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A New Point System Lets You Measure The Sustainability Impact Of Anything

EnergyPoints, a data mining startup, has developed a way to compare whether a wind farm or a desalination plant will do more good—using just one simple number.

A New Point System Lets You Measure The Sustainability Impact Of Anything

There are any number of problems facing the world right now, and a limited amount of resources and time to handle them. Sometimes, you have to think about triage. But the scope of the problems can make that hard. What’s more important: creating clean energy or managing water scarcity. Those two issues are measured differently, making it hard for non-experts to compare them analytically.

Energy Points is a new startup on a mission to quantify sustainability. Instead of using different ways of conceptualizing consumption (say, of water, electricity, waste, transportation and the like) the company smooths out diverse units and translates them into one common denominator: the amount of energy it takes to generate one gallon of gasoline.

A state-by-state map of energy production, as measured by energy per gallon.

The result is that companies (and eventually individuals) can conduct one-to-one comparison of any sustainability project or resource consumption, regardless of the native unit of measure (kWh, gallons, BTUs, CO2 abated). All of these units of measurement are now expressed in energy per gallon, the same way miles per gallon represents the miles you get for one gallon of gas in a car.

"We’d like people to think quantitatively about energy," says Ory Zik, the founder and CEO of Energy Points. "We’d like to become the de facto standard for the way you think about energy. It’s just the same way you buy a car and have a miles-per-gallon rating of 30. Instead, you buy a house, and have an energy-per-gallon rating of 25 and you know what that means."

Zik says that there are serious problems with the way that people try to assess environmental sustainability. To start, there is no sensitivity to location and time, and there is often a separation between renewable energy and energy efficiency, which in reality are two sides of the same coin. But the biggest problem? The units just don’t match up. If a sustainability officer at a company tries to parse some stats: say the company’s carbon footprint increased by 5 million tons, the water footprint decreased by 1 million gallons, and the company generated 200 tons of waste. "The problem isn’t the availability of data, it’s the interpretation," says Zik.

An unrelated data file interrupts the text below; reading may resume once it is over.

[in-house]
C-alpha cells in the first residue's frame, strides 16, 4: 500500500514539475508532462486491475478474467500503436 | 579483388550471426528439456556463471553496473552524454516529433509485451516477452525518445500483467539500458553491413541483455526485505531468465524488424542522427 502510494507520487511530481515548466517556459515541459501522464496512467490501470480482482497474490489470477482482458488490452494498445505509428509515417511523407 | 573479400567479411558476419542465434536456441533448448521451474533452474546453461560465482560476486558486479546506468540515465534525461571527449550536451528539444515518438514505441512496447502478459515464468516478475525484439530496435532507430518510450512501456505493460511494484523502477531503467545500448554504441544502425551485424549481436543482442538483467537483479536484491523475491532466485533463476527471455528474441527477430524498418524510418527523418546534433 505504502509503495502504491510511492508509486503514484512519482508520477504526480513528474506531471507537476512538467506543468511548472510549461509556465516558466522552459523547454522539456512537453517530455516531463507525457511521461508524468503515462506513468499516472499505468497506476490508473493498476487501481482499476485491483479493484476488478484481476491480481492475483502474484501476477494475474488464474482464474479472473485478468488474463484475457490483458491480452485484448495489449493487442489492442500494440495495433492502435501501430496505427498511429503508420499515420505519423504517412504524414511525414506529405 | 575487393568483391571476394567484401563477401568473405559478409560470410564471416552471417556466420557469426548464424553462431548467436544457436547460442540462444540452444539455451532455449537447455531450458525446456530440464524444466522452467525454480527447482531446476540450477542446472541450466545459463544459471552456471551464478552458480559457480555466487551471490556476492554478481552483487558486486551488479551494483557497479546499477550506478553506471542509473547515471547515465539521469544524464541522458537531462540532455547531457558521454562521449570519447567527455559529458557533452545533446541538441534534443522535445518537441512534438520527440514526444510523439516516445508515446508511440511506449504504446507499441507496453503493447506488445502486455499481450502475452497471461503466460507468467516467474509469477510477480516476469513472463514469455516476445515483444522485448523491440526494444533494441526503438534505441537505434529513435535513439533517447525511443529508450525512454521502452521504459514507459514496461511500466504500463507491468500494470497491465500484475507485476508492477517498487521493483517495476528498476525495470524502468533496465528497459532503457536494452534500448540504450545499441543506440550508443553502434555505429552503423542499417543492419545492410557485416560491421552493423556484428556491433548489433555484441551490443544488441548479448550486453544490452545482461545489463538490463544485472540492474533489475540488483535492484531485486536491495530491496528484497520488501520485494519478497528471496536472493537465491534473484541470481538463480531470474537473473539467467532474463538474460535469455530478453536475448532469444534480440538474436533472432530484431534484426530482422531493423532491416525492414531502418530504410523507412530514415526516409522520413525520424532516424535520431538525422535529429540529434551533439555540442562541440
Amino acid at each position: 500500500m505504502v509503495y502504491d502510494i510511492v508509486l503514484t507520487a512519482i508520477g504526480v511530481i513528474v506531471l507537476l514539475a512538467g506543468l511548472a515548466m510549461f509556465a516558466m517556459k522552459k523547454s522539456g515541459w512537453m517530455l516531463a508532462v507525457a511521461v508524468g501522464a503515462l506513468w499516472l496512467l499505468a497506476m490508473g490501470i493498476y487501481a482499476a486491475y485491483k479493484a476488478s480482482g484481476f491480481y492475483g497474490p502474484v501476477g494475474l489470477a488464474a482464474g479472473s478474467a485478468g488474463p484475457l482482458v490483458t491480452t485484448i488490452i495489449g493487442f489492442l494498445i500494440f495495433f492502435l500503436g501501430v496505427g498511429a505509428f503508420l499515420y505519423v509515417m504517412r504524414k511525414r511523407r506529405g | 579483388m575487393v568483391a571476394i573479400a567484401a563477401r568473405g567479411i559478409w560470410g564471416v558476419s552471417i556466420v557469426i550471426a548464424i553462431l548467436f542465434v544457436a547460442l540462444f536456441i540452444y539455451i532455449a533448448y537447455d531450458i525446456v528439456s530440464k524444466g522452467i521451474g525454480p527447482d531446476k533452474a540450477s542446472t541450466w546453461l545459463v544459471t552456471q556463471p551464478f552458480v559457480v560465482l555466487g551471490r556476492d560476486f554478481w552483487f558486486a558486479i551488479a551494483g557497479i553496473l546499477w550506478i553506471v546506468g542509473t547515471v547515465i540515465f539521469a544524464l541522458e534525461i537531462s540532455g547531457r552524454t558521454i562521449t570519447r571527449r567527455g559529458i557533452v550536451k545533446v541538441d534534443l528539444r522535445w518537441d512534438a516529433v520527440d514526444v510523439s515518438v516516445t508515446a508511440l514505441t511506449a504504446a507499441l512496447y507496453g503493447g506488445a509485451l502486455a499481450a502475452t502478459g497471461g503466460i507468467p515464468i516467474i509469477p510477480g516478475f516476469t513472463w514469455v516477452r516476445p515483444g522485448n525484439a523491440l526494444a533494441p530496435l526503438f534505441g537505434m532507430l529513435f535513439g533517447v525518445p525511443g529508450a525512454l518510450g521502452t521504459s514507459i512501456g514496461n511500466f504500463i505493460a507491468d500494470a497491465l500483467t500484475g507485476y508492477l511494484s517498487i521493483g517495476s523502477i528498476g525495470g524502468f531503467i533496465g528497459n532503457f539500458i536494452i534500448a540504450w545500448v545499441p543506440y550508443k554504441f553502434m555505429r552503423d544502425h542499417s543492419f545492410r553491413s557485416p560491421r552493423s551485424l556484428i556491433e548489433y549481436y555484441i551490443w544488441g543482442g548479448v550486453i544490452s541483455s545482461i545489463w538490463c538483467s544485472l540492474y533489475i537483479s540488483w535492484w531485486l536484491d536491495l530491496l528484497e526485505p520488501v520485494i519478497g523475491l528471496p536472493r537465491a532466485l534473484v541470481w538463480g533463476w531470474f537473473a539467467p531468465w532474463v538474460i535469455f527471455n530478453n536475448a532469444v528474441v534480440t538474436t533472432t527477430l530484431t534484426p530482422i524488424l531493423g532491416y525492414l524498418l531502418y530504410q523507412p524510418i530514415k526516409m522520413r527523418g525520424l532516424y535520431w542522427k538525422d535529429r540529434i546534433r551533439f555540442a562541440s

A state-by-state map of water scarcity, as expressed by energy per gallon.

By leveling the playing field, Energy Points can give companies a very clear sustainability budget. The company crunches the numbers for local parameters for energy production and water scarcity in each state or metro area, and expresses the outcomes in EPG. For example, with water data, the company integrates information from every water facility in the country and monitors satellite images and real-time data flows from USGS to make sure their data is comprehensive and reliable.

Looking at the two maps above, you can see that Idaho leads the nation in EPG when it comes to electricity, due largely to a massive amount of wind power. But its water situation is far worse. That might be a good and simple way to show government officials where to invest more time and resources.

Using the points, a company could also compare a solar project directly with a water management project, and so on. "The end result is that sustainability doesn’t have to be based on adjectives," says Zik, adding that math and science can be the basis for decision making.

Zik is no stranger to the environmental movement. In the early 1990s, he founded Greenpeace Israel. With his background in physics, Zik wanted to find environmental solutions based more in science than emotion. This idea continued after he founded HelioFocus, one of Israel’s biggest solar companies—he wanted to quantify that the energy they were generating was actually sustainable, given the large amounts of steel, glass, and other resources that were consumed to make it. "It’s all about taking complex data and letting people compare in context, simply."